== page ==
Previous research has consistently found an association between spatial and mathematical abilities. We hypothesized that this link may partially explain the consistently observed advantage in mathematics demonstrated by East Asian children. Spatial complexity of the character-based writing systems may reflect or lead to a cognitive advantage relevant to mathematics. Seven hundered and twenty one 6-9-year old children from the UK and Russia were assessed on a battery of cognitive skills and arithmetic. The Russian children were recruited from specialist linguistic schools and divided into four different language groups, based on the second language they were learning (i.e., English, Spanish, Chinese, and Japanese). The UK children attended regular schools and were not learning any second language. The testing took place twice across the school year, once at the beginning, before the start of the second language acquisition, and once at the end of the year. The study had two aims: (1) to test whether spatial ability predicts mathematical ability in 7-9 year-old children across the samples; (2) to test whether acquisition and usage of a character-based writing system leads to an advantage in performance in arithmetic and related cognitive tasks. The longitudinal link from spatial ability to mathematics was found only in the Russian sample. The effect of second language acquisition on mathematics or other cognitive skills was negligible, although some effect of Chinese language on mathematical reasoning was suggested. Overall, the findings suggest that although spatial ability is related to mathematics at this age, one academic year of exposure to spatially complex writing systems is not enough to provide a mathematical advantage. Other educational and socio-cultural factors might play a greater role in explaining individual and cross-cultural differences in arithmetic at this age.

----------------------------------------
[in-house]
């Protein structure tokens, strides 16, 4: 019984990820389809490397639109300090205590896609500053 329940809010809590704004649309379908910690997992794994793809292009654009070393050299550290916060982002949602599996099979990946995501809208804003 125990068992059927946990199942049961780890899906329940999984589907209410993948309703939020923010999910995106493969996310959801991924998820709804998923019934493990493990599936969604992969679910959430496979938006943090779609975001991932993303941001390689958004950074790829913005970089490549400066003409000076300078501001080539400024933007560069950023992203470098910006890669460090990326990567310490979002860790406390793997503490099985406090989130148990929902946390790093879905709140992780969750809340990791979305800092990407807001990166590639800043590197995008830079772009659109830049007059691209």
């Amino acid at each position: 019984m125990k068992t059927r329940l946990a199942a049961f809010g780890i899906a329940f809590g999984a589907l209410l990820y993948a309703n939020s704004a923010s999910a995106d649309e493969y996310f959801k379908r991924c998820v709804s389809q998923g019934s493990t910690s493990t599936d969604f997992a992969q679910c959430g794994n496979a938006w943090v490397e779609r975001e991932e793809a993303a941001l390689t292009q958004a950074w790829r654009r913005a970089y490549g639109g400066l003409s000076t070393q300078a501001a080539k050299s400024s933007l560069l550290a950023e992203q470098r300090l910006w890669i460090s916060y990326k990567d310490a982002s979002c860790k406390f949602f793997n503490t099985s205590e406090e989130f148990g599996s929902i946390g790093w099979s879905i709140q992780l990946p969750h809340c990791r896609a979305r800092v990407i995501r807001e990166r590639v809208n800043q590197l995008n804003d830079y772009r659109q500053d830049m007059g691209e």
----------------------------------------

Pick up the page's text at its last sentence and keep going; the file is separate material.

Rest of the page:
No MeSH data available.